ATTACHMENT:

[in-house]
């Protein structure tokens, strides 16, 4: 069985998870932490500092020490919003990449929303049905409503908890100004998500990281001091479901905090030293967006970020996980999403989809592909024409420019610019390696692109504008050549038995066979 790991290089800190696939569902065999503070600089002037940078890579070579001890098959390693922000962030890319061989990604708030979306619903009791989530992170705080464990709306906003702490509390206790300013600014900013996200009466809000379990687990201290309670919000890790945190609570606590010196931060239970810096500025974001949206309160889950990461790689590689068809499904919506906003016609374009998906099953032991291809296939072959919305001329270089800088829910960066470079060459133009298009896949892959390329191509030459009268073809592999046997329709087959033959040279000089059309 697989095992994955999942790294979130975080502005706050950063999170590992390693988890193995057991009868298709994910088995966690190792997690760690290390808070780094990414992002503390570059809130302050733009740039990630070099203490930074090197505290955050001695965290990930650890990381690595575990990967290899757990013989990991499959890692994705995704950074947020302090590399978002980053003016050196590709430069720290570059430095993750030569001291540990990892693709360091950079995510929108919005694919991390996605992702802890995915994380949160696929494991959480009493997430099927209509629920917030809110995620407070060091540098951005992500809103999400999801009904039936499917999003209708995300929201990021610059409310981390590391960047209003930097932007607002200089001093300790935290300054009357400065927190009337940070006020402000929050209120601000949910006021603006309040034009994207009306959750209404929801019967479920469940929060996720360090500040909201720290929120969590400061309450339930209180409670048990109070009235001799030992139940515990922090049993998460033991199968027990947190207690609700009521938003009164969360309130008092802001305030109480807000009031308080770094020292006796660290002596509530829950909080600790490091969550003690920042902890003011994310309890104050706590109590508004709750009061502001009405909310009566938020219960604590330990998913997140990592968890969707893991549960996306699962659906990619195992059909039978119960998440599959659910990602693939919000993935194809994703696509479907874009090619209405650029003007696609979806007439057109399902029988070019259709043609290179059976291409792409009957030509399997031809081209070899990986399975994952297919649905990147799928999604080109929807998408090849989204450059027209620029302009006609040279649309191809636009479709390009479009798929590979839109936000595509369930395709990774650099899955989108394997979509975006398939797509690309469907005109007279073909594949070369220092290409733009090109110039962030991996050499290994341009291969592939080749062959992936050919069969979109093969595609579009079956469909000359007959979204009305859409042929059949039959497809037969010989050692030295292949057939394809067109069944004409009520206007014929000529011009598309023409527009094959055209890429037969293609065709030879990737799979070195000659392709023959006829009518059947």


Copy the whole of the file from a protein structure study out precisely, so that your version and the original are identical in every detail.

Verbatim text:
[in-house]
């Protein structure tokens, strides 16, 4: 069985998870932490500092020490919003990449929303049905409503908890100004998500990281001091479901905090030293967006970020996980999403989809592909024409420019610019390696692109504008050549038995066979 790991290089800190696939569902065999503070600089002037940078890579070579001890098959390693922000962030890319061989990604708030979306619903009791989530992170705080464990709306906003702490509390206790300013600014900013996200009466809000379990687990201290309670919000890790945190609570606590010196931060239970810096500025974001949206309160889950990461790689590689068809499904919506906003016609374009998906099953032991291809296939072959919305001329270089800088829910960066470079060459133009298009896949892959390329191509030459009268073809592999046997329709087959033959040279000089059309 697989095992994955999942790294979130975080502005706050950063999170590992390693988890193995057991009868298709994910088995966690190792997690760690290390808070780094990414992002503390570059809130302050733009740039990630070099203490930074090197505290955050001695965290990930650890990381690595575990990967290899757990013989990991499959890692994705995704950074947020302090590399978002980053003016050196590709430069720290570059430095993750030569001291540990990892693709360091950079995510929108919005694919991390996605992702802890995915994380949160696929494991959480009493997430099927209509629920917030809110995620407070060091540098951005992500809103999400999801009904039936499917999003209708995300929201990021610059409310981390590391960047209003930097932007607002200089001093300790935290300054009357400065927190009337940070006020402000929050209120601000949910006021603006309040034009994207009306959750209404929801019967479920469940929060996720360090500040909201720290929120969590400061309450339930209180409670048990109070009235001799030992139940515990922090049993998460033991199968027990947190207690609700009521938003009164969360309130008092802001305030109480807000009031308080770094020292006796660290002596509530829950909080600790490091969550003690920042902890003011994310309890104050706590109590508004709750009061502001009405909310009566938020219960604590330990998913997140990592968890969707893991549960996306699962659906990619195992059909039978119960998440599959659910990602693939919000993935194809994703696509479907874009090619209405650029003007696609979806007439057109399902029988070019259709043609290179059976291409792409009957030509399997031809081209070899990986399975994952297919649905990147799928999604080109929807998408090849989204450059027209620029302009006609040279649309191809636009479709390009479009798929590979839109936000595509369930395709990774650099899955989108394997979509975006398939797509690309469907005109007279073909594949070369220092290409733009090109110039962030991996050499290994341009291969592939080749062959992936050919069969979109093969595609579009079956469909000359007959979204009305859409042929059949039959497809037969010989050692030295292949057939394809067109069944004409009520206007014929000529011009598309023409527009094959055209890429037969293609065709030879990737799979070195000659392709023959006829009518059947």